In 1961, there was no bread in New York City. At least not according to chef André Soltner, who that year came to the U.S. to open Lutèce, a beacon of French cuisine on Manhattan's east side for more than 40 years until it closed in 2004.
Now Soltner's surrounded by bread.
He's one of seven judges in the inaugural "Best Baguette in New York City" competition, which took place Thursday night in a curtained-off conference room at the Sofitel Hotel in Midtown. Stacks of baguettes of all shades and flour types—buckwheat, white, sourdough—are piled on top of tables. Each of the 15 competing bakeries has created a cornucopia of bread product. Amy's Bread has stamped its name on a dark round loaf of the nonbaguette variant and placed it inside a wicker basket with baguette sticks lined up behind it, like a crown. Another bakery, Maison Kayser, has created an actual wheat arrangement.
The competition was the brainchild of Emmanuel Saint-Martin, the founder of French Morning, a news site for French ex-pats living in New York. Over the past few years, French Morning has reported a new bakery opening at least once a month. "Being French, we talk a lot about food," Saint-Martin says. He wanted to celebrate the city's bread renaissance. The judges will blind-taste baguettes, and there's also a specialty bread category.
More than 200 people are crammed into the space to sample slices from the bakers, who were chosen by readers and are battling it out for bragging rights and not much else. France, which has had a baguette competition since 1994, gives its bread champion 4,000 euros ($4,320) and enough clout to generate a 10-15 percent spike in sales. By comparison, the America competition is amateur: The winner gets a diploma. What can you expect from a city that just got bread?
The most enthusiastic participant is Jesse Nash, the emcee for the night, a self-proclaimed francophile and freelance journalist, who is tan and dressed in head-to-toe black. He holds a microphone in one hand and a full glass of red wine in the other while interviewing the bakers over a din of chewing and French chit-chat. (A majority of the attendees are either French or practicing their foreign language skills.) "What makes your baguette the best?" Nash asks one of the contestants. Nobody is listening to the answer, because people don't come to a bread-off to learn about the intricacies of a loaf. They come to pile meat on top of cheese on top of bread, which they will then shove into their mouths.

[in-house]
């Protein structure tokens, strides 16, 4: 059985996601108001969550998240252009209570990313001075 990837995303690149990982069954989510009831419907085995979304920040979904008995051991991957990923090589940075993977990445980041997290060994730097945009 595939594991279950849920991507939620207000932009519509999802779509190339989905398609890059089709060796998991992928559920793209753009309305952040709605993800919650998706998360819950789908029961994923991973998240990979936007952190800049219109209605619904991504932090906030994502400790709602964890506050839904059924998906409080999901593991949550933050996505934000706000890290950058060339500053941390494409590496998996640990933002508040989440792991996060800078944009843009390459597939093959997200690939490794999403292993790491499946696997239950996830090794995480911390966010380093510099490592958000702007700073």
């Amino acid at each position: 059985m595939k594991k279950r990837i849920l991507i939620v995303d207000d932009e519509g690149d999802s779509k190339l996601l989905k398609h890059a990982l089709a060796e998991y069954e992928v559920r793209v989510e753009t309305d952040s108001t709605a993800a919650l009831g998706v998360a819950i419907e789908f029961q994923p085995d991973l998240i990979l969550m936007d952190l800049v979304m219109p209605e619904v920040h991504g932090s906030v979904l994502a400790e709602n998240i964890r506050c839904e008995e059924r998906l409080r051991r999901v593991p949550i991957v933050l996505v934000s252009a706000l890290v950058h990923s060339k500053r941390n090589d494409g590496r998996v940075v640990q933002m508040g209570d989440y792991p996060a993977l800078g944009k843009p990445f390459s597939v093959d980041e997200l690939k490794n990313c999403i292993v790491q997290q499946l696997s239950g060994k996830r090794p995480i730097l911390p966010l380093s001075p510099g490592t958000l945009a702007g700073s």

"Bread is the new star," Nash later shouts over an unreceptive crowd.
Of all the breads, baguettes are ripe for judgment. "A baguette is the simplest bread in the world to make," says Charlie Van Over, one of the judges and the author of The Best Bread Ever. "But it's by far the hardest to make great."
It takes just four ingredients to make a baguette: flour, water, salt, and yeast. The slender loaves generally come in at 55 centimeters to 65 centimeters long. A good baguette has a crisp, crusty outside and a holey inside; color and smell are important, too. A representative from Bien Cuit, a Brooklyn bakery, describes the difference between two variations of baguettes as if he were a gluten sommelier. The type of flour and fermentation time effects the way the bread tastes, feels, and even smells, he explains. Longer fermentation is better but harder to control. An older American couple lifts a slice to their noses. They can smell the difference, they say, before ripping the pieces apart with their teeth.
"If you can make a great baguette, you can make any great bread," adds Van Over. After an hour of washing down bread with Veuve Clicquot at a table on a stage up front, the judges have picked the winner. Ariane Daguin, founder of D'Artagnan, announces the best baguette: "By its appearance, by its aroma, by its structure, which is a crustiness, you know, by its flavor is No. 15." Nash translates. The winner is: Eric Kayser.
In celebration, he smacks two baguettes together in the air. "When we break the bread, we say it sings like a bird," he says of his award-winning baguette, which you can find at Maison Kayser and 80-some outlets around the globe. (His loaf was crowned Best of New York in 2013 by the critics of New York magazine as well.) The two runners-up—Amy Scherber of Amy’s Bakery and Jeremy Jan of Breads Bakery—were awarded a special Jury Prize, while Epicerie Boulud was anointed Most Original Bread (Raspberry Sourdough), Orwasher’s Bakery named Best Specialty Bread for their Levain Local, and Clemence Danko of Choc O Pain took a fan award.
Soltner says the decision was difficult: Even the worst baguette was pretty good, which is a big improvement from the dark no-bread days.
"Are they better than baguette in France? Um, no. I wouldn't say so," he says. "If it's as good, it's already not bad, you know?"
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